The Non-Resident Speculation Tax (NRST) first took effect in 2017 as a 15-per-cent tax applied to properties within the Greater Golden Horseshoe Area that were purchased by foreign nationals, foreign corporations and taxable trustees. Starting on March 30, 2022, the tax will impact foreign-purchased properties province-wide, at a higher rate of 20 per cent.

The change comes as part of the Ford Government’s action plan on housing, aimed at tackling the affordability crisis. The Province said the tougher NRST rules are intended to “strengthen efforts to deter non-resident investors from speculating on Ontario’s housing market and help make home ownership more attainable for Ontario residents.”

“Young families, seniors and workers are desperate for housing that meets their needs. But a lack of supply and rising costs have put the dream of home ownership out of reach for too many families in the province,” Peter Bethlenfalvy, Minister of Finance, said in a press release. “That is why our government is adopting the most comprehensive Non-Resident Speculation Tax in the country. Our government is working to increase supply and help keep costs low for Ontario families and homebuyers, not foreign speculators looking to turn a quick profit.”

But aside from deterring non-residents from scooping up listings, real estate industry insiders maintain that building new homes is a key part of the supply solution—such as the recommendations put forth by the Ontario Housing Affordability Task Force calling for 1.5 million new homes to be built in the province over the next 10 years.

“Hard-working Ontarians are facing a housing crisis. For many years, the province has not built enough housing to meet the needs of our growing population. While the affordability crisis began in our large cities, it has now spread to smaller towns and rural communities,” the Task Force wrote in its report released in early February. “Efforts to cool the housing market have only provided temporary relief to home buyers. The long-term trend is clear: house prices are increasing much faster than Ontarian’s incomes. The time for action is now.”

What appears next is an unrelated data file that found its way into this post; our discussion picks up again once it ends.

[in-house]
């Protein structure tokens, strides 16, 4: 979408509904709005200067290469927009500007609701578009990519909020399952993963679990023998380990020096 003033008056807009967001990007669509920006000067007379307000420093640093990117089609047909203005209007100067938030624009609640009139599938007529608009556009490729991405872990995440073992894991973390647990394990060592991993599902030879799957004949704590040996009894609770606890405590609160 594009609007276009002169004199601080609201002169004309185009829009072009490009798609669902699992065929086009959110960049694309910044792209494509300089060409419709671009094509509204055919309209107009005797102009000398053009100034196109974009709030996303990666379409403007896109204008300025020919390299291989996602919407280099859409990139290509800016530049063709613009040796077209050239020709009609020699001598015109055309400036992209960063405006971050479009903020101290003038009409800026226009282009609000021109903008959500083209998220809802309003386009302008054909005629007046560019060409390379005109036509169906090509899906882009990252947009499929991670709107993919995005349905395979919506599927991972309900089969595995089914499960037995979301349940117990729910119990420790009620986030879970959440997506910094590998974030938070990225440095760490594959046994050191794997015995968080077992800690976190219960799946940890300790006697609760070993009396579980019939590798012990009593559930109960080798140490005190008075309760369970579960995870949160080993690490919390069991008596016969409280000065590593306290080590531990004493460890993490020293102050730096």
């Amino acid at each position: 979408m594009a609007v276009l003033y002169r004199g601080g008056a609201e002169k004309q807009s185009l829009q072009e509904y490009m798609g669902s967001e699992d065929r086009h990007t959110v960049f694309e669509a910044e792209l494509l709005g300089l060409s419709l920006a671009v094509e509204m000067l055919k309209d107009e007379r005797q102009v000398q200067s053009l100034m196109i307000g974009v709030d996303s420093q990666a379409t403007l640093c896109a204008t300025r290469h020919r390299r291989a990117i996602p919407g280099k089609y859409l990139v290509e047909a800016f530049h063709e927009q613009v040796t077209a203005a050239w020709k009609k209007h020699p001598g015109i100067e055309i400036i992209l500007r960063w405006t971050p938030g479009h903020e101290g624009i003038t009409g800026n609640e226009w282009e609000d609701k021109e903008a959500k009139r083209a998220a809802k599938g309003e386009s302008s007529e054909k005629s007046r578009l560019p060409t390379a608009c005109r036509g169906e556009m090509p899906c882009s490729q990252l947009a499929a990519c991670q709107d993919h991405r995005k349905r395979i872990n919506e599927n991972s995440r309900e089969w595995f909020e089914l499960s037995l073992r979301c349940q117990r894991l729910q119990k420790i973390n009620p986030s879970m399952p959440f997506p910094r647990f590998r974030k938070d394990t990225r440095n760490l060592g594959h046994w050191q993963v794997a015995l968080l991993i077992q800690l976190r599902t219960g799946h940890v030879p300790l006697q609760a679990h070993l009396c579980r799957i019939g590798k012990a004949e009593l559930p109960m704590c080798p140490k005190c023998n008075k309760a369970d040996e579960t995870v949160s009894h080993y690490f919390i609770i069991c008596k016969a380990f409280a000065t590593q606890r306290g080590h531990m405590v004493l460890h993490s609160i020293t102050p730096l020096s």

Christopher Alexander, President at RE/MAX Canada, agrees that the supply shortage needs to be addressed, or affordability will continue to decline—not just in Ontario but nation-wide. “We have a critical housing supply issue that’s crept its way into almost every community across the country,” he said. “With the amount of developable land in Ontario dwindling, it’s high time the province explores options, such as increasing building height and density in certain neighbourhoods, making it easier for property owners to add secondary suites, converting vacant commercial units for residential use, and waiving infill development charges.”